Elliot is a character who knows who he is. He never once doubts his sexuality, though it’s questioned and occasionally mocked by those around him. He’s incandescent, chaotic, and exactly the kind of bisexual protagonist I most needed as a teen.

Don’t let this book pass you bi.

You can buy In Other Lands direct from the publisher, or from any of your usual sources of fiction.

Shouting about Ida

Front cover of IDA showing multiple identical figures in a misty landscapeIda is the sort of queer book we desperately need, but doesn’t come along that often. It’s also one I might never have picked up had not (long story short) Piers Morgan been his usual bigoted asshole self to the author on Twitter, which resulted in my partner buying it as a “fuck you” to Piers Morgan.

So, uh, cheers Piers.

There are no great quests in this story, even though Ida has powers most of us don’t. This is the story of the little choices, and a young woman choosing the life she wants – and needs. It’s a story of family and love and grief and longing and growing independence.

It’s a very real story of early adulthood, delicately written; and even as someone who spent that time in a different place, in a different decade, it felt more realistic than almost anything else I’d read. It handles the questions you can easily tear yourself up in knots about: what would I give up to have a loved one alive again? what if a family member had never been born? beautifully and carefully without falling into angst and intense philosophical circles.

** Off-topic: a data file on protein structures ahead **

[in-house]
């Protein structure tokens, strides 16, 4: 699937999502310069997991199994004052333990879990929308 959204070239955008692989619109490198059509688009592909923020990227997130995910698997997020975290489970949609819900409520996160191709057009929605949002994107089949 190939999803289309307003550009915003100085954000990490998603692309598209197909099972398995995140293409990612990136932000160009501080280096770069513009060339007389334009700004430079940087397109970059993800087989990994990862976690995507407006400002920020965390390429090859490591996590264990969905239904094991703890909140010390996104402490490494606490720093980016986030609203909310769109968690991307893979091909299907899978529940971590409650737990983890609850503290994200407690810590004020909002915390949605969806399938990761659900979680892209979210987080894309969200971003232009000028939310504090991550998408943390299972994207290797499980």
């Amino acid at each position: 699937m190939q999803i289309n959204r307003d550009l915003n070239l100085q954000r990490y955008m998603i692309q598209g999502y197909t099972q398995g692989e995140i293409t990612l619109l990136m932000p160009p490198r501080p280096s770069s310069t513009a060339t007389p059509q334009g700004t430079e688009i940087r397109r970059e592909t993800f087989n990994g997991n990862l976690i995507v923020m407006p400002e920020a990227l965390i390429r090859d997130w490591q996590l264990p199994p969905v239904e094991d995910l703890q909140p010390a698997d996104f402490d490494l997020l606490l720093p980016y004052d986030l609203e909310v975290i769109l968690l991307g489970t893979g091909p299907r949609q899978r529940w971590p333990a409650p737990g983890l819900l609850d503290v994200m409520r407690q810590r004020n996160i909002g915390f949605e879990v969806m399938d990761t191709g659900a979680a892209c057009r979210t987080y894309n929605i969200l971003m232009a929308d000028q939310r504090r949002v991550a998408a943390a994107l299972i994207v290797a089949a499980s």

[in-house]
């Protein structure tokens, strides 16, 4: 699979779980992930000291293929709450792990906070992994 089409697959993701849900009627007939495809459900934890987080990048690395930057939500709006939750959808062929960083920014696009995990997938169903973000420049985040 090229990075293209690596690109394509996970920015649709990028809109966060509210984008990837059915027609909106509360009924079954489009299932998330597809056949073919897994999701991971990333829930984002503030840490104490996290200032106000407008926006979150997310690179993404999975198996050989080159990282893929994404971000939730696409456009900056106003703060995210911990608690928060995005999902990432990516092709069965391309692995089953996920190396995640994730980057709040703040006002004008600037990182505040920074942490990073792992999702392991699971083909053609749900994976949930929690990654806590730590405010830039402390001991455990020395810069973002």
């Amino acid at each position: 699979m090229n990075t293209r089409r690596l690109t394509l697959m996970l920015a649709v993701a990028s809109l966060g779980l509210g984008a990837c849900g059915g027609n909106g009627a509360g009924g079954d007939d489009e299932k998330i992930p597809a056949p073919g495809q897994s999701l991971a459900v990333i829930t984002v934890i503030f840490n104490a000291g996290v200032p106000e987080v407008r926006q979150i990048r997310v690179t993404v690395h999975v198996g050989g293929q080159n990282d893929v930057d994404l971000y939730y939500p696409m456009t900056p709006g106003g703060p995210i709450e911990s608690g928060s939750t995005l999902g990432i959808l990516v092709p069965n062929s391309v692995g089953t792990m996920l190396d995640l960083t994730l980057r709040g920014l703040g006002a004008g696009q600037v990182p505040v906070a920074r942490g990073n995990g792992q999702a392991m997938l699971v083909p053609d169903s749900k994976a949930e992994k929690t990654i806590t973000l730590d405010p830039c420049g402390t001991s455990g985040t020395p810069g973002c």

Ida is a bisexual woman of Vietnamese and white European descent; her partner, Daisy, is genderqueer, her young cousin is a trans boy (there are also a couple of gender fluid characters in a sub-plot, which I’ll get to later) and I kinda want to shove this book into the faces of every one of those who complain that more than one character with an under-represented identity == a social justice tract.

Not that there’s anything wrong with the social justice tracts! Bring on the social justice tracts!

But. Ida is not a social justice tract. Ida is a story about people like the people I know, like the people I love, living, and making choices, and sometimes getting it wrong but mostly trying to do the right thing.

My one quibble: there is a sub-plot which seeks to explain the powers Ida has. And… it was okay. It was well written. But I feel the story would have been stronger without it. Perhaps it could have worked better as a spin-off short story.

That is a mild quibble, though, about an excellent, and highly recommended book, that brings together some of the best aspects of the SFF and literary genres, and is filled with excellent queer rep.

You can buy Ida direct from the publisher’s website, or from most of your usual sources. You will be supporting a queer author, getting an excellent book, and pissing off Piers Morgan. Win-win-win situation. Remember: You can always order books through your local independent bookstore!

Nicola Griffith’s SO LUCKY is incandescent genius

Image description: Book cover in matte black with the title “So Lucky,” and the author’s name “Nicola Griffith,” in big uppercase type rendered as burning paper. In smaller, brighter letters between title and author is, “A novel,” and, below the writer’s name, “Author of Hild”